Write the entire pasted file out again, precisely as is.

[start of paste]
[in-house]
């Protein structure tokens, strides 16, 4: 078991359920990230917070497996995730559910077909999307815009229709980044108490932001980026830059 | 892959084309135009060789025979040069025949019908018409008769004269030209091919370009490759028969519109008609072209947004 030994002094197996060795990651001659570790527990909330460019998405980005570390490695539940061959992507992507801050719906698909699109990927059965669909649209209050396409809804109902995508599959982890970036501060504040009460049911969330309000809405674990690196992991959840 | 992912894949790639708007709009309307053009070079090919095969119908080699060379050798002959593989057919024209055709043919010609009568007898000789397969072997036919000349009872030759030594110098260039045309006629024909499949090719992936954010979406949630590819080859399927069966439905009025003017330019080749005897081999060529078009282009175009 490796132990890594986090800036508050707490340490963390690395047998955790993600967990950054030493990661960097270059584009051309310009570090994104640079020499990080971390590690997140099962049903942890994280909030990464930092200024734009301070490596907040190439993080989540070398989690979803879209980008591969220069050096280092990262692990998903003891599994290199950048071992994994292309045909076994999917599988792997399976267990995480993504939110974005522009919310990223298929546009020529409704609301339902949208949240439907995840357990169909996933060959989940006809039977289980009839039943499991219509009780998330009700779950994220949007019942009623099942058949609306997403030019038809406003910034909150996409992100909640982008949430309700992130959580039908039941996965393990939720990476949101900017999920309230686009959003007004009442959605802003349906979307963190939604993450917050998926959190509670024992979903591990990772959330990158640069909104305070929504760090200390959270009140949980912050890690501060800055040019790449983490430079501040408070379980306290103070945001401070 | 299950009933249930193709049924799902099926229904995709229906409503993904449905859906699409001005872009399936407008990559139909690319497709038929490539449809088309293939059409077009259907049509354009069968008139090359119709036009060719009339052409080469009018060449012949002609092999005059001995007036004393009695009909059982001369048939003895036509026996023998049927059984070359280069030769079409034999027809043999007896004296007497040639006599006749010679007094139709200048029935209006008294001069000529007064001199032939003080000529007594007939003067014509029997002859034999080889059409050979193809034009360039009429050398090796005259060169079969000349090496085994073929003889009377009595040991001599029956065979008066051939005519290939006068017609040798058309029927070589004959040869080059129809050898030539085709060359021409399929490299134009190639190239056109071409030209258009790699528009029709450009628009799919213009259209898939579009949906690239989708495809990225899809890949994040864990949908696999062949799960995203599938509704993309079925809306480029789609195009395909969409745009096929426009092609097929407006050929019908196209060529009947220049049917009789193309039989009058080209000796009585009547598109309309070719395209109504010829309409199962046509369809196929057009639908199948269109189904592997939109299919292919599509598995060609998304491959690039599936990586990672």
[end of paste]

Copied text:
[in-house]
């Protein structure tokens, strides 16, 4: 078991359920990230917070497996995730559910077909999307815009229709980044108490932001980026830059 | 892959084309135009060789025979040069025949019908018409008769004269030209091919370009490759028969519109008609072209947004 030994002094197996060795990651001659570790527990909330460019998405980005570390490695539940061959992507992507801050719906698909699109990927059965669909649209209050396409809804109902995508599959982890970036501060504040009460049911969330309000809405674990690196992991959840 | 992912894949790639708007709009309307053009070079090919095969119908080699060379050798002959593989057919024209055709043919010609009568007898000789397969072997036919000349009872030759030594110098260039045309006629024909499949090719992936954010979406949630590819080859399927069966439905009025003017330019080749005897081999060529078009282009175009 490796132990890594986090800036508050707490340490963390690395047998955790993600967990950054030493990661960097270059584009051309310009570090994104640079020499990080971390590690997140099962049903942890994280909030990464930092200024734009301070490596907040190439993080989540070398989690979803879209980008591969220069050096280092990262692990998903003891599994290199950048071992994994292309045909076994999917599988792997399976267990995480993504939110974005522009919310990223298929546009020529409704609301339902949208949240439907995840357990169909996933060959989940006809039977289980009839039943499991219509009780998330009700779950994220949007019942009623099942058949609306997403030019038809406003910034909150996409992100909640982008949430309700992130959580039908039941996965393990939720990476949101900017999920309230686009959003007004009442959605802003349906979307963190939604993450917050998926959190509670024992979903591990990772959330990158640069909104305070929504760090200390959270009140949980912050890690501060800055040019790449983490430079501040408070379980306290103070945001401070 | 299950009933249930193709049924799902099926229904995709229906409503993904449905859906699409001005872009399936407008990559139909690319497709038929490539449809088309293939059409077009259907049509354009069968008139090359119709036009060719009339052409080469009018060449012949002609092999005059001995007036004393009695009909059982001369048939003895036509026996023998049927059984070359280069030769079409034999027809043999007896004296007497040639006599006749010679007094139709200048029935209006008294001069000529007064001199032939003080000529007594007939003067014509029997002859034999080889059409050979193809034009360039009429050398090796005259060169079969000349090496085994073929003889009377009595040991001599029956065979008066051939005519290939006068017609040798058309029927070589004959040869080059129809050898030539085709060359021409399929490299134009190639190239056109071409030209258009790699528009029709450009628009799919213009259209898939579009949906690239989708495809990225899809890949994040864990949908696999062949799960995203599938509704993309079925809306480029789609195009395909969409745009096929426009092609097929407006050929019908196209060529009947220049049917009789193309039989009058080209000796009585009547598109309309070719395209109504010829309409199962046509369809196929057009639908199948269109189904592997939109299919292919599509598995060609998304491959690039599936990586990672």